Places of Interest
Paro (Western Bhutan)
Elevation: 7480 ft/ 2,280 m
Paro is a town and seat of Paro District in the Paro Valley of Bhutan. It is home to Paro Airport, Bhutan's only international airport.
In & Around Paro
Paro Dzong: Built in 1646 by Shabdrung Ngawang Namgyal, the first spiritual and temporal ruler of Bhutan, the Dzong houses the monastic body and administration of Paro.
National Museum: Also known as watch tower built to defend Rinpung Dozng during inter-valley wars of the 17th century, since 1967 the Watch Tower is serving as the National Museum of the country. It holds fascinating collection of art, relics, religious thangkha paintings and Bhutan's exquisite postage stamps. The museum circular shape augments its varied collection displayed over several floors.
Ruined Drukgyel Dzong: This Dzong, with a delightful village nestling at its foot, was built in 1646 by Shabdrung Ngawang Namgyal to commemorate his victory over the Tibetan invaders. The glory of Drukgyel Dzong remained even when it was destroyed by fire in 1951.
Kyichu Lhakhang: It is one of the oldest and most sacred shrines of the Kingdom dating back to 7th century (the other is Jambey Lhakahng in Bumthang). The lhakhang complex is composed of two temples. The first temple was built by Tibetan King, Songtsen Gampo in the 7th century and in 1968, H.M. Ashi Kesang, the Queen Mother of Bhutan, built the second temple in original pattern.
Taktshang Lhakhang (Tiger's Nest): It is one of the most famous of Bhutan's monasteries, perched on the side of a cliff 900m above the Paro valley floor. It is said that Guru Rinpoche flew on the back of a tigress and meditated at this monastery and hence it is called "Tiger's Nest". This site has been recognized as a most sacred place and visited by Shabdrung Ngawang Namgyal in 1646 and now visited by all Bhutanese at least once in their lifetime. On 19 April, 1998, a fire severely damaged the main structure of building but now this Bhutanese jewel has been restored to its original splendor.
Thimphu (Western Bhutan)
Elevation: 7656 ft/ 2,320 m
Bhutan’s capital, occupies a valley in the country’s western interior. In addition to being the government seat, the city is known for its Buddhist sites. The massive Tashichho Dzong is a fortified monastery and government palace with gold-leaf roofs.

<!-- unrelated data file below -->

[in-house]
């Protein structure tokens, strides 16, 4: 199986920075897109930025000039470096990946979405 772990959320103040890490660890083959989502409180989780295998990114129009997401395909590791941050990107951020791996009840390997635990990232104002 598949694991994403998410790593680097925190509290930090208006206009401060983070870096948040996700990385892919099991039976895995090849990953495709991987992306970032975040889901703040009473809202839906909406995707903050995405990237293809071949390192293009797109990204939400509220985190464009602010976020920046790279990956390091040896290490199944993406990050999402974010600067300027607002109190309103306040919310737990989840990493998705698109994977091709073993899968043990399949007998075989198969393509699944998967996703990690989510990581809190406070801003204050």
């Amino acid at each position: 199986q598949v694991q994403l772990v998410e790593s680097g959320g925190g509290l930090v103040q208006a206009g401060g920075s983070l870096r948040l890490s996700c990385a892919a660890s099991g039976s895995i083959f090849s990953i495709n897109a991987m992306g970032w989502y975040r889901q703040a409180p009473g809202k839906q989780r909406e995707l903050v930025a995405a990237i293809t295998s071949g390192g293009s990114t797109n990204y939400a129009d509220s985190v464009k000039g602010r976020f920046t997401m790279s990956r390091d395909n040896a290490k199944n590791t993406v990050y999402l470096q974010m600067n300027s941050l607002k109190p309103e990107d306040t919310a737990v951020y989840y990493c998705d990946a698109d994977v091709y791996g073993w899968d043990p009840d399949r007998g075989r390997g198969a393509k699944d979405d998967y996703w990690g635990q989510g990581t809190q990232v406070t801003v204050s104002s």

In & Around Thimphu
Memorial Chorten: a whitewashed structure with a gold spire, is a revered Buddhist shrine dedicated to Bhutan’s third king, Jigme Dorji Wangchuck.
Changangkha Monastery: Built in 15th century by the lama PhajoDrugomZhipo. All new born babies of Thimphu valley are taken to receive first blessing from the deity of Changangkha.
Zilukha Nunnery: One of the few surviving nunneries in Bhutan.
Cheri Monastery: A hike about two hours from the motor road leads to Cheri Goemba (Cheri DorjiDhen) or Monastery. The trail starts by crossing a lovely covered bridge that spans the Wang Chu (River), and then climbs steeps to the monastery.
Painting School: Painting School where traditional art is still kept alive through instructions in the art of painting Thangkas (sacred Buddhist religious scrolls).
Simtokha Dzong: Built in 1627(First ever Dzong or Fortress) by Shabdrung Ngawang Namgyal, stands on a low ridge 8 km down the valley from Thimphu. The Institute for Language and Cultural Studies is located here.
National Library: History of Bhutan lies imprinted in archaic texts, which are preserved at the National Library.
Traditional Medicine Institute: In Bhutan, equal emphasis is given to both allopathic and traditional medicines. The rich herbal medicines made up from medicinal plants abundant in the Kingdom are prepared and dispensed here. The Institute is also a training school for traditional medicine practitioners.
The Folk Heritage Museum: The principal exhibit in the museum is a restored three storey traditional rammed mud and timber house, which dates back to the mid 19th century.